The interestingness algorithm

At a panel on social media for music at CitizenSpace last year, with discussion among musicians and passionate fans, musicians talked about their efforts to engage fans using emails about upcoming shows and recordings. But what did the fans want from musicians? Several people mentioned that what they appreciated most was music recommendations from musicians themselves.

This rang true to me. I’ve been finding wonderful music just by following musicians on Twitter, and also surfing the streams of people with distinctive sensibilities. What’s especially cool is that these recommendations are different from the standard marketing recommendations by genre – they aren’t tied to any genre in particular – punk americana musician listens to a series of classical requiems; a steampunk bigband leader listens to instrumentally interesting, intense pop.

These recommendations from people work much better for me than the algorithms in Pandora or Apples “genius”. Pandora finds music that has similar instruments, chords, volume, tempo, and other measurable characteristics. But people reveal music with whatever ineffable characteristics I was seeking. Pandora gets the sound and people get the soul.

It’s a bit of Silicon Valley heresy, perhaps, to be distrustful of algorithms that find things that are “interesting”. And I think that in some circumstances algorithms can find relevant information. Algorithms may be good in some circumstances, but human filters are great. Fundamentally, I suspect that the interestingness algorithm is Turing-complete – an algorithm that could really predict interestingness would have evolved intelligence and humanity.

10 thoughts on “The interestingness algorithm”

  1. Hey Adina. I agree that humans are the best recommendation engines. Especially those you know and already trust. Take for example buying a product. You can read 1000 reviews, but if a close friend tells you their experience with a product, you tend to weight that higher. Where algorithms can help, is processing the huge quantities of data that exist. For example, if you are reading a story, having recommendations on similar stories can be useful. Or, recommendations not on similar content, but other works by that author. I’m much more interested in recommendations than ranking. For example, I do look at Youtube’s recommended videos, but could care less about Youtube’s rankings of videos. Knowing something go 1 star or 5 star means a lot less to me than “If you liked that, you may also like this.” I’ve discovered some great books on Amazon using the recommendations. However, as you point out, I’ve also discovered some great books directly from friends.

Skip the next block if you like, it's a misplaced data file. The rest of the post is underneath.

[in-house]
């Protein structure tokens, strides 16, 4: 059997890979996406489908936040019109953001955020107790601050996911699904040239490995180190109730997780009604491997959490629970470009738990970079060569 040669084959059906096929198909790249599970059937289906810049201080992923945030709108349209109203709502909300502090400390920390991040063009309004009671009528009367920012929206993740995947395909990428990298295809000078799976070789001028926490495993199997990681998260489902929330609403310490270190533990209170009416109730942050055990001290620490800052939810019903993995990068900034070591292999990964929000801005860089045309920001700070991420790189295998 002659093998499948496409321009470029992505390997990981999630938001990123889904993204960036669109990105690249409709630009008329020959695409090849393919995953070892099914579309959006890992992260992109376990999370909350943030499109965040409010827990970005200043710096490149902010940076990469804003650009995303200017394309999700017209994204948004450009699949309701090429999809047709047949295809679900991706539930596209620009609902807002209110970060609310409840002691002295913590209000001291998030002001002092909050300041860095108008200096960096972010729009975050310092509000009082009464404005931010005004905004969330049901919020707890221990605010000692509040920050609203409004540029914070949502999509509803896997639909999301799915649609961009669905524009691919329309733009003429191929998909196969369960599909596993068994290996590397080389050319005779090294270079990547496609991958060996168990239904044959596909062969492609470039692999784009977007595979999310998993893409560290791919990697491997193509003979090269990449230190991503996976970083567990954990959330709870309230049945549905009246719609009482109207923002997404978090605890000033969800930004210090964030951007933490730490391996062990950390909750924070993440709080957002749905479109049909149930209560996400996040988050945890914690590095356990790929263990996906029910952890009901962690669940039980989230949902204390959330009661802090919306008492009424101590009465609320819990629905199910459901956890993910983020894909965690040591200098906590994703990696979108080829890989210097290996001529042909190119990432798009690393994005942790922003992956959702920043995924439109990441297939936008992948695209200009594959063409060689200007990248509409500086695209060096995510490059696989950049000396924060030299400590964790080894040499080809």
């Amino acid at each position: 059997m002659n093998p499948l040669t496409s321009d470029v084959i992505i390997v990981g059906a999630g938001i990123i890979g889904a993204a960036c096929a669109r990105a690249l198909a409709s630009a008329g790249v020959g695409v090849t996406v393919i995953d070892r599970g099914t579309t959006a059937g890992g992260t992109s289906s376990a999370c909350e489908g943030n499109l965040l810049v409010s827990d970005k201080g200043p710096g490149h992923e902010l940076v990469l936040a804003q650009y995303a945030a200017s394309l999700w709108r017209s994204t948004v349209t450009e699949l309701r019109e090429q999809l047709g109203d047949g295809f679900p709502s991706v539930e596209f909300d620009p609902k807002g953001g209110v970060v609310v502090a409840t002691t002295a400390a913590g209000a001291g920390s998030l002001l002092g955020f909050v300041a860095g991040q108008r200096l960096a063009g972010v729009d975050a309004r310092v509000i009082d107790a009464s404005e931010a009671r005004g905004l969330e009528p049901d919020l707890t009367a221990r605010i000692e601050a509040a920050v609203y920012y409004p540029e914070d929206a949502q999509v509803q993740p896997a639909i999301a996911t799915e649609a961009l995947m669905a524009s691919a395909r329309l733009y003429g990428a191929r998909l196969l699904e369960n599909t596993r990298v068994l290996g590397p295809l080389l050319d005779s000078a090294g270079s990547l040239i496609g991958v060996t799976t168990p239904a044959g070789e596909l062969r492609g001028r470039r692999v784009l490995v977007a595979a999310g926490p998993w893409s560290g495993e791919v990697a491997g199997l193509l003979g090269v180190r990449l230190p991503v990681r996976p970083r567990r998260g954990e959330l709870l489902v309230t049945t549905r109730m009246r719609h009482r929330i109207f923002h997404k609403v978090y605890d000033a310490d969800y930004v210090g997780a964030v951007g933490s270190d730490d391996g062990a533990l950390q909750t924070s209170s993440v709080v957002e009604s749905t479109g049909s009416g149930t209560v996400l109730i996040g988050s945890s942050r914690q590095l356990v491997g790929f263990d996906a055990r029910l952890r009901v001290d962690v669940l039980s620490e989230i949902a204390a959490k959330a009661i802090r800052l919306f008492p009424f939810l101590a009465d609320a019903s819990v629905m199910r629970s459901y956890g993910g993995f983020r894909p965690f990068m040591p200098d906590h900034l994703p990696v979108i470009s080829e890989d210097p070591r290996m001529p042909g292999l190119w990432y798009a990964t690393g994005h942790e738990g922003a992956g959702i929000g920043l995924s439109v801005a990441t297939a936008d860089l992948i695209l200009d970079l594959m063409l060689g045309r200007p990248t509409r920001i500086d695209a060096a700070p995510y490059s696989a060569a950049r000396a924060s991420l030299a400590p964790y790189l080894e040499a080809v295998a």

2. Amazon’s recommendations do a great job with similarity – it will find books that are by the same author and/or on a highly related topic. The Amazon recs are useful – I discover books from them often. What they don’t do – and what a friend or very knowledgeable person can do – is to find books that are on topics that may not appear related but have something deep in common.

    For ranking, on Amazon, I find individual reviewers with expertise, and then look for the works that they rank highly. So I use the rankings, but through the individual people.

  3. soylant green is people. The interestingness algorithm is close–ish to what econometrics folks call ‘Stickyness’.
    What fans want from musicians has a lot of intervening variables in segment, age, has a ‘hippness’ problem. The rock era & youth marketing created a cultural monster, in a few ways. Music analysis theory of long standing was more or less waiting to become software, and could use some further refinements to go next generation. It breaks down quite severely in the face of ethnomusicology.
    Lets divorce interestingness from music a little. Go Legit, early jazz, 19th C or early music, or other aesthetic fields. What *should* prolly oughta want, is education. You want to walk through the LA County with a painter & sculptor. You want to drink with a poet, and pull books off the shelf and start reading aloud. You want to sit at the Algonquin Round Table with Dotty Parker, Benchly, et al.
    The Socratic Dialogs were an early attempt to walk with a Smart Dude. The Britannica, the OED, got a little closer to the Art Learning Machine. The old Rolling Stone Record Guide, a rockstar friend observed, was often wrong, or way off base, about any given artist, but almost always got it right in terms of ranking a particular work within any musician’s given oeuvre.
    Turing Complete is like approaching zero, ya ain’t gonna get there, but sometimes you can fake it pretty well.
    For an Interestingness Algorithm, that’s the gig, getting better at faking it.

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